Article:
Public GalÃ¡pagos tortoises of Austin. The GalÃ¡pagos tortoise lives twice as long as Kurt Vonnegut, Jr, who, by the way, wrote a novel called Galapagos in which H. sapiens evolves into a species of tiny-brained cetaceanesques. Tortoises photographed at the sad, so-called Austin Zoo, a sort of repository for unwanted, damaged-looking exotic animals, March 2007.
If I were a “Breaking News and the Fascinating Morsels I Wrapped in Today’s Newspaper Before Throwing It Out” blogger, it might — what with the not posting for days and days — be said of me that I sort of suck . Fortunately, I am not a news blogger. I am a lazy bum. Nobody who is not insane can say that I suck at that.
Thus am I just sufficiently acquainted with today’s most popular blaming issues — the Don Imus Thing, and the Duke Lacrosse Players Development — to be disgusted.
But I am not so out of touch that I didn’t hear about the extinction of Kurt Vonnegut, Jr. The news gave me quite a start. The start was followed by a sentimental pang. Some of the pang was for Kurt Vonnegut, Jr, but most of it was for my own lost youth.
I’ll explain about the lost youth pang in a minute.
Kurt Vonnegut, Jr is the American author venerated as a visionary for having invented the idea that certain patriarchal customs, particularly war, are absurd.
Of course Vonnegut didn’t really invent the idea; that was Aristophanes, or possibly Hawkeye Pierce. Vonnegut certainly popularized it among prep school proto-intellectuals, though, this spinster aunt included. If you’ll permit me a brief autobiographical interlude, I’ll admit to having been, at a tender young age, uncommonly well-moulded, social-consciousness-wise, by Slaughterhouse-Five et al. Vonnegut was to me, and to all his other fanboys, the voice of counter-culture, the mascot of the Fuck the Establishment religion, the anti-authoritarian authority, a hip, prescient, avuncular, humanitarian figure who, unlike all other adults, got it.
Here is Vonnegut describing Eliot Rosewater describing a Kilgore Trout novel, The Gospel from Outer Space:
It was about a visitor from outer space, shaped very much like a Tralfamadorian, by the way. The visitor from outer space made a serious study of Christianity, to learn, if he could, why Christians found it so easy to be cruel. He concluded that at least part of the trouble was slipshod storytelling in the New Testament. He supposed that the intent of the Gospels was to teach people, among other things, to be merciful, even to the lowest of the low.
But the Gospels actually taught this:
Before you kill somebody, make absolutely sure he isn’t well-connected. So it goes.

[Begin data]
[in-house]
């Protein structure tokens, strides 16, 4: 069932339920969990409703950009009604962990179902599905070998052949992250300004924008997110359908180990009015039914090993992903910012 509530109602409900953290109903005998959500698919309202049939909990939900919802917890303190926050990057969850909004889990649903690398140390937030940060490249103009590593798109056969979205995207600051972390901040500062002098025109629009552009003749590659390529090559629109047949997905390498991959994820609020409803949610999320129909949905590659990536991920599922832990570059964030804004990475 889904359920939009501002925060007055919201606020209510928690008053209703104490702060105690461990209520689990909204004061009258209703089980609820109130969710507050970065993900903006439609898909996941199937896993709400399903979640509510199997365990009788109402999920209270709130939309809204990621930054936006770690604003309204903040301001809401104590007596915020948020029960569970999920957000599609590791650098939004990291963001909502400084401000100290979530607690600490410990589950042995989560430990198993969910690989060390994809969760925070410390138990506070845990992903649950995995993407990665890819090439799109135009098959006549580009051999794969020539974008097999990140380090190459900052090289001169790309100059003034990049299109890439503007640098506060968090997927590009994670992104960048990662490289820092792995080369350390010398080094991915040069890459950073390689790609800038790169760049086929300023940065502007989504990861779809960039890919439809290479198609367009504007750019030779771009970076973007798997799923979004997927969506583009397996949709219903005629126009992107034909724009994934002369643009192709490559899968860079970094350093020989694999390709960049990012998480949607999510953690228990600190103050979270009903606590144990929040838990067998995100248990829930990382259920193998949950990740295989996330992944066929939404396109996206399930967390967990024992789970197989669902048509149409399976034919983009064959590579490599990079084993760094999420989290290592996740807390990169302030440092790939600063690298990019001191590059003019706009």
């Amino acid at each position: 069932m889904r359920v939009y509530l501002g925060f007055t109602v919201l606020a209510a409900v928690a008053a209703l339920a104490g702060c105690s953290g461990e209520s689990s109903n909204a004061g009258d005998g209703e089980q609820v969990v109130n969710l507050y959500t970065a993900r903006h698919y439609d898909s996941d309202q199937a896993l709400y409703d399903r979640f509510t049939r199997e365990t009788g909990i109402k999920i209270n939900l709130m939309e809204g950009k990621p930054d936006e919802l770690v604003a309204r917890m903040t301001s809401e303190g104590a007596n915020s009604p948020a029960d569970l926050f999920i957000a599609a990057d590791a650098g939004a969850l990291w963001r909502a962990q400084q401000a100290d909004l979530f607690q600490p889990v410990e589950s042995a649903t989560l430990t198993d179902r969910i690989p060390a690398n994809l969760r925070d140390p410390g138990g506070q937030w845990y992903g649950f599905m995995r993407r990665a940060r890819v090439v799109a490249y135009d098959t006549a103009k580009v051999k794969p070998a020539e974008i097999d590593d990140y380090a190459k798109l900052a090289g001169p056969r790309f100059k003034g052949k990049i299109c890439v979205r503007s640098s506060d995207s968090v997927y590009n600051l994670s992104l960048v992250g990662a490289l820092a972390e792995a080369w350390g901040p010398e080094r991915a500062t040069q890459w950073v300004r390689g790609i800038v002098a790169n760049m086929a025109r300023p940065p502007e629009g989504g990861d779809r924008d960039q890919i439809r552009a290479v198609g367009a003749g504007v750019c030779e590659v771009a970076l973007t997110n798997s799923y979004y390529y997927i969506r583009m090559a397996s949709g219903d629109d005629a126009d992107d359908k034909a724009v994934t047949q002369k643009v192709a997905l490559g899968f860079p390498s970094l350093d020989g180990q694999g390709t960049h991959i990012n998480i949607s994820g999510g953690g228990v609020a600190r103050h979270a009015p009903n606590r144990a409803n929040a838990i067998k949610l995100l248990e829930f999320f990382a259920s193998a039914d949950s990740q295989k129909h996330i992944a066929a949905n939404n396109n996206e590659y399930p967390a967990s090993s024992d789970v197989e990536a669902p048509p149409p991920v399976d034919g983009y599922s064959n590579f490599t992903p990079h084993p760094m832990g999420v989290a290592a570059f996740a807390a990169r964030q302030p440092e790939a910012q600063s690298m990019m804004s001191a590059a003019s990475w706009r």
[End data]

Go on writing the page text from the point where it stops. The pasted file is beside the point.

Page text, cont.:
The flaw in the Christ stories, said the visitor from outer space, was that Christ, who didn’t look like much, was a actually the Son of the Most Powerful Being in the Universe. Readers understood that, so, when they came to the crucifixion, they naturally thought, and Rosewater read out loud again:
Oh, boy — they sure picked the wrong guy to lynch that time!
And that thought had a brother: “There are right people to lynch.” Who? People not well connected. So it goes. 
In retrospect, it seems that although Vonnegut got quite a bit of it, he didn’t get all of it. After having gone more or less Vonnegutless for a quarter of a century or so, I recently re-read The Sirens of Titan. I was disillusioned, but not altogether surprised, to perceive a tiresome love-rape at the hub of the melodrama. Then I tapped my chin with a puzzled finger. I found I could not recall a single female Vonnegut character that is not defined by her reproductive relationship to the (male) protagonist. Whereupon I was forced to admit that, like most progressive beneficiaries of male privilege, Vonnegut has a pretty disappointing feminist score.
So it goes.
“So it goes” is the title of this post because whenever the phrase appears in Slaughterhouse-Five, which is often, it harbinges death. In the preceding paragraph I appropriate “so it goes” to mark the demise of a youthful fantasy. You’d think that by the age of 48 all my youthful fantasies would long since have been crushed by the crippling weight of cosmic indifference, but you’d be wrong. The now-dead fantasy to which I allude is this: that, if so examined, surely my childhood hero Kurt Vonnegut would withstand radical feminist critique.
I predict that anyone and their dog who is today acknowledging the death of Kurt Vonnegut, Jr will find irresistible the compulsion to work in a “so it goes” or two.
I blame Kurt Vonnegut, Jr, by the way, for my persistent compulsion to break into Kilgore Troutiness at the drop of a hat.
1. Vonnegut, Jr, Kurt. Slaughterhouse-Five. From pretty close to the middle of a 30-year-old Dell paperback edition.